by Stanley M. Vasiliadis

For nursing home residents, impoverishment is the price of admission into the Medicaid program. While most spend themselves broke, a savvy few manage to qualify for Medicaid without forfeiting their estate. One way to do that is with the “gift & annuity” strategy.

Sadly, many nursing home residents actually do exhaust their life savings paying for their care. Not too long ago a client – we’ll call him “Sam” — came to us because his father “Frank” had entered a nursing home, and Sam realized his father would soon be broke.

“It costs $10,000 a month,” said Sam, “and Dad’s Medicare and health insurance don’t pay.”

Under the usual, accepted process, once someone is impoverished, the government steps in and Medicaid makes payments to the nursing home that closes the gap between what the resident can pay and what the care costs.

Under the gift & annuity process, an individual gifts a substantial portion – typically about half of his or her assets – outright or into a trust. At the same time, the remaining assets are converted into an income stream via purchase of a Single Premium Immediate Annuity, or “SPIA.”

A SPIA is the opposite of life insurance. Life insurance protects against financial consequences of death. A SPIA, in its simplest form, protects against living too long in the sense of outliving your money. A person who buys life insurance makes monthly payments to the insurance company. When the owner-insured passes away, a beneficiary gets a lump sum of money.

With a SPIA, the individual pays an up-front lump sum to the insurance company. Beginning the following month, the insurance company makes monthly payments to the owner for life or for a fixed term. This guarantees the owner a fixed income.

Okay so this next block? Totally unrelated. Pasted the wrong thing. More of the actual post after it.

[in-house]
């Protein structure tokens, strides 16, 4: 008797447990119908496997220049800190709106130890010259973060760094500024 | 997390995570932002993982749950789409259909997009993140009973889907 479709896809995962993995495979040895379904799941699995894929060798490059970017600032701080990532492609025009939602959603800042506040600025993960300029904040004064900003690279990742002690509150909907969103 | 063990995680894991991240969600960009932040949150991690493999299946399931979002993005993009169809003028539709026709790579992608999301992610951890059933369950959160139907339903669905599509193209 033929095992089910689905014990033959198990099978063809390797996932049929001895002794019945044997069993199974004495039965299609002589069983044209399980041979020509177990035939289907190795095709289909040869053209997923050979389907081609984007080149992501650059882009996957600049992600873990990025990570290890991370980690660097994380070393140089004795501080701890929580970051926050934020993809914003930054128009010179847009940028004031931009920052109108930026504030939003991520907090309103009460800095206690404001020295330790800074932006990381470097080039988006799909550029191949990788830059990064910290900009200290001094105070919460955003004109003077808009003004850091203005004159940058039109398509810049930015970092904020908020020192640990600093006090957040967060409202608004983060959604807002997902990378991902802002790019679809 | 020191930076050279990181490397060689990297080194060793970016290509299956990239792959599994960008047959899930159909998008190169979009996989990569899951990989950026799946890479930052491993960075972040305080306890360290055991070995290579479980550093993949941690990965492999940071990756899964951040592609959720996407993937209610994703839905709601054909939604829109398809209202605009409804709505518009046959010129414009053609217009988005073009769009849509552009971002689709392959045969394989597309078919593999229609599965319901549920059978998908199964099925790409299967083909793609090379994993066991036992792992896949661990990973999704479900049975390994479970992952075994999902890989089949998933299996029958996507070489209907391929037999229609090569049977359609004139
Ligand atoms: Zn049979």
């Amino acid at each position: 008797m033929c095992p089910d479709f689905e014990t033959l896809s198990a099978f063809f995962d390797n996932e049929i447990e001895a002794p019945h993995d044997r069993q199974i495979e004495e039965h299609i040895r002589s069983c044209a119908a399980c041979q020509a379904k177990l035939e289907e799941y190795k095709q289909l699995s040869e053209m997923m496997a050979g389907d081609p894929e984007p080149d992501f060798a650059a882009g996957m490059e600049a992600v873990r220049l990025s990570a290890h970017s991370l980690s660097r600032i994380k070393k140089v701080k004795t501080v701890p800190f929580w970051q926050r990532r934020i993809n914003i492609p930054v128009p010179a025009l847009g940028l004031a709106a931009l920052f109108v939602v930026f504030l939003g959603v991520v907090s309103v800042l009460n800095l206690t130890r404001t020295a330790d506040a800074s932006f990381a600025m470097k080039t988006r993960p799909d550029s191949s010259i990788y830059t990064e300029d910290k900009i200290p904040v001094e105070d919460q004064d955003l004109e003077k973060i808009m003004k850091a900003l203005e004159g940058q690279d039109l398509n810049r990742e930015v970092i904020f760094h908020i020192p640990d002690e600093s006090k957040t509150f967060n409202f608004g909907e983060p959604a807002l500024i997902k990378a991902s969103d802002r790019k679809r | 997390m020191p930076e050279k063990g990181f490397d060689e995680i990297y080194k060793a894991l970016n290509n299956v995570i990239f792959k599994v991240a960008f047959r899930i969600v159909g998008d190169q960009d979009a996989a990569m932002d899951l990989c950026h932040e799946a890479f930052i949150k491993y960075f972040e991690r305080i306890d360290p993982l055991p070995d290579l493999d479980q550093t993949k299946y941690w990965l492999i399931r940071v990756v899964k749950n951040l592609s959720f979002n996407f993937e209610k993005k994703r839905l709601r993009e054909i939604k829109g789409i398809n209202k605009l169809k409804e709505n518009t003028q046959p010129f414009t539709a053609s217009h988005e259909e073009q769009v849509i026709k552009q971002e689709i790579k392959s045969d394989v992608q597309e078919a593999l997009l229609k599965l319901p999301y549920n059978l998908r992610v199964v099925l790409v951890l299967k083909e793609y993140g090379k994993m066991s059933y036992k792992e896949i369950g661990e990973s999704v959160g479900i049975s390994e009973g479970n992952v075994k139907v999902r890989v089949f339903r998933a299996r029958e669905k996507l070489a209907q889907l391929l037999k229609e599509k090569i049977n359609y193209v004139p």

With gift & annuity, the SPIA meets specified legal requirements under the Medicaid law. It pays out equal monthly installments for a fixed period. That fixed payout period corresponds to the period of ineligibility for Medicaid imposed because of the gift.

It’s not illegal to make gifts and then seek to qualify for Medicaid. But a penalty for gifting is imposed in the form of a period of ineligibility for benefits. The penalty period is calculated based upon the size of the gift. A larger gift incurs a longer period of ineligibility. Many mistakenly believe Medicaid eligibility can’t be achieved if gifting occurs within five years prior to the date of application for benefits. Not so with gift & annuity.

After the penalty period expires and the SPIA payments end, the applicant qualifies for Medicaid. Meanwhile, during the penalty period the income from the SPIA enables the individual to pay for the care received.

Fortunately for Frank, Sam came to Vasiliadis & Associates and we implemented a gift & annuity asset protection plan. The result was that Frank qualified for Medicaid while preserving more than half of his estate for his children.

This is all completely legal, but it is not very well-known. In fact, even most attorneys are unaware of this procedure – including those who claim expertise in elder law. If you, a family member, or other loved one is in, or approaching, the point where nursing home care may be needed, please contact us. We can help.